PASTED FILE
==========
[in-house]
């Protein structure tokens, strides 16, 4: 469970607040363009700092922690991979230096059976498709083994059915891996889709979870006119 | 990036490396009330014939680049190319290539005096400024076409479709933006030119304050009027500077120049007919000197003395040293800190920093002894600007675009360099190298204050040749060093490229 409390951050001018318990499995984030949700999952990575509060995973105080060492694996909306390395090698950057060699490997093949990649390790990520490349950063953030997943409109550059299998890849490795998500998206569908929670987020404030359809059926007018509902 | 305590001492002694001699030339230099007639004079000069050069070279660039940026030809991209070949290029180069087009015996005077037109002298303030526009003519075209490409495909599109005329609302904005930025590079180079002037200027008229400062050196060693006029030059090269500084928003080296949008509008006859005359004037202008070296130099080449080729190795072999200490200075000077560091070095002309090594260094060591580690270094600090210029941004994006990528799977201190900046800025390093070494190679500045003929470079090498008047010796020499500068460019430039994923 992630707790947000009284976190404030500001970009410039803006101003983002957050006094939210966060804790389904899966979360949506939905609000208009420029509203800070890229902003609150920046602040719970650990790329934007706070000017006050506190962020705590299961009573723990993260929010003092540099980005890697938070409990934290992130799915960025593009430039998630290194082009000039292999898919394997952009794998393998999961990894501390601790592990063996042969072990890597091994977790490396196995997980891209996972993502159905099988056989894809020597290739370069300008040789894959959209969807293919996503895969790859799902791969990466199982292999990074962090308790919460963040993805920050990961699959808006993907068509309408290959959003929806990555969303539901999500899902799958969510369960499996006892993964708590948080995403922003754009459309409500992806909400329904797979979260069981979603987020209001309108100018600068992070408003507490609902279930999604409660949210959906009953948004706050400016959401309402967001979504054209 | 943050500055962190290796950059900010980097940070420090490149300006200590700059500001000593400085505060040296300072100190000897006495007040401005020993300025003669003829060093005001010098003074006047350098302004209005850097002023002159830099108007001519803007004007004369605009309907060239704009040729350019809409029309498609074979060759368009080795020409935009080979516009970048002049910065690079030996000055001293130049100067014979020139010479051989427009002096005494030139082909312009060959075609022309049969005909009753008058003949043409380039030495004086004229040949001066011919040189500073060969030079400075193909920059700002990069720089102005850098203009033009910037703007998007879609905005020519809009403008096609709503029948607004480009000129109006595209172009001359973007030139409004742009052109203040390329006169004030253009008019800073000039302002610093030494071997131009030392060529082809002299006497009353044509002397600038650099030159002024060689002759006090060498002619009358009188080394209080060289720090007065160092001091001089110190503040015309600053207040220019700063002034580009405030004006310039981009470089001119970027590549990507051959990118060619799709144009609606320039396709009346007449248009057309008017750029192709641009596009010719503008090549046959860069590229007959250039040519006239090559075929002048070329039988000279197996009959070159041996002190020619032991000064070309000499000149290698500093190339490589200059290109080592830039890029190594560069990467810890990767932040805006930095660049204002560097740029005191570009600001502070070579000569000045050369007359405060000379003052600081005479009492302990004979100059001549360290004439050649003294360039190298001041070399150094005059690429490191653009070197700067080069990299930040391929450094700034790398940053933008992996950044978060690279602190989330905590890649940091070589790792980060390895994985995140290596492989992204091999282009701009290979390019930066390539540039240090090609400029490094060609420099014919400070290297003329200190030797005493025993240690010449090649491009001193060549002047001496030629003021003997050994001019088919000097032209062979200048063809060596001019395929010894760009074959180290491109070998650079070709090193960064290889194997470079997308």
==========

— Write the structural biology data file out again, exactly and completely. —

[in-house]
């Protein structure tokens, strides 16, 4: 469970607040363009700092922690991979230096059976498709083994059915891996889709979870006119 | 990036490396009330014939680049190319290539005096400024076409479709933006030119304050009027500077120049007919000197003395040293800190920093002894600007675009360099190298204050040749060093490229 409390951050001018318990499995984030949700999952990575509060995973105080060492694996909306390395090698950057060699490997093949990649390790990520490349950063953030997943409109550059299998890849490795998500998206569908929670987020404030359809059926007018509902 | 305590001492002694001699030339230099007639004079000069050069070279660039940026030809991209070949290029180069087009015996005077037109002298303030526009003519075209490409495909599109005329609302904005930025590079180079002037200027008229400062050196060693006029030059090269500084928003080296949008509008006859005359004037202008070296130099080449080729190795072999200490200075000077560091070095002309090594260094060591580690270094600090210029941004994006990528799977201190900046800025390093070494190679500045003929470079090498008047010796020499500068460019430039994923 992630707790947000009284976190404030500001970009410039803006101003983002957050006094939210966060804790389904899966979360949506939905609000208009420029509203800070890229902003609150920046602040719970650990790329934007706070000017006050506190962020705590299961009573723990993260929010003092540099980005890697938070409990934290992130799915960025593009430039998630290194082009000039292999898919394997952009794998393998999961990894501390601790592990063996042969072990890597091994977790490396196995997980891209996972993502159905099988056989894809020597290739370069300008040789894959959209969807293919996503895969790859799902791969990466199982292999990074962090308790919460963040993805920050990961699959808006993907068509309408290959959003929806990555969303539901999500899902799958969510369960499996006892993964708590948080995403922003754009459309409500992806909400329904797979979260069981979603987020209001309108100018600068992070408003507490609902279930999604409660949210959906009953948004706050400016959401309402967001979504054209 | 943050500055962190290796950059900010980097940070420090490149300006200590700059500001000593400085505060040296300072100190000897006495007040401005020993300025003669003829060093005001010098003074006047350098302004209005850097002023002159830099108007001519803007004007004369605009309907060239704009040729350019809409029309498609074979060759368009080795020409935009080979516009970048002049910065690079030996000055001293130049100067014979020139010479051989427009002096005494030139082909312009060959075609022309049969005909009753008058003949043409380039030495004086004229040949001066011919040189500073060969030079400075193909920059700002990069720089102005850098203009033009910037703007998007879609905005020519809009403008096609709503029948607004480009000129109006595209172009001359973007030139409004742009052109203040390329006169004030253009008019800073000039302002610093030494071997131009030392060529082809002299006497009353044509002397600038650099030159002024060689002759006090060498002619009358009188080394209080060289720090007065160092001091001089110190503040015309600053207040220019700063002034580009405030004006310039981009470089001119970027590549990507051959990118060619799709144009609606320039396709009346007449248009057309008017750029192709641009596009010719503008090549046959860069590229007959250039040519006239090559075929002048070329039988000279197996009959070159041996002190020619032991000064070309000499000149290698500093190339490589200059290109080592830039890029190594560069990467810890990767932040805006930095660049204002560097740029005191570009600001502070070579000569000045050369007359405060000379003052600081005479009492302990004979100059001549360290004439050649003294360039190298001041070399150094005059690429490191653009070197700067080069990299930040391929450094700034790398940053933008992996950044978060690279602190989330905590890649940091070589790792980060390895994985995140290596492989992204091999282009701009290979390019930066390539540039240090090609400029490094060609420099014919400070290297003329200190030797005493025993240690010449090649491009001193060549002047001496030629003021003997050994001019088919000097032209062979200048063809060596001019395929010894760009074959180290491109070998650079070709090193960064290889194997470079997308």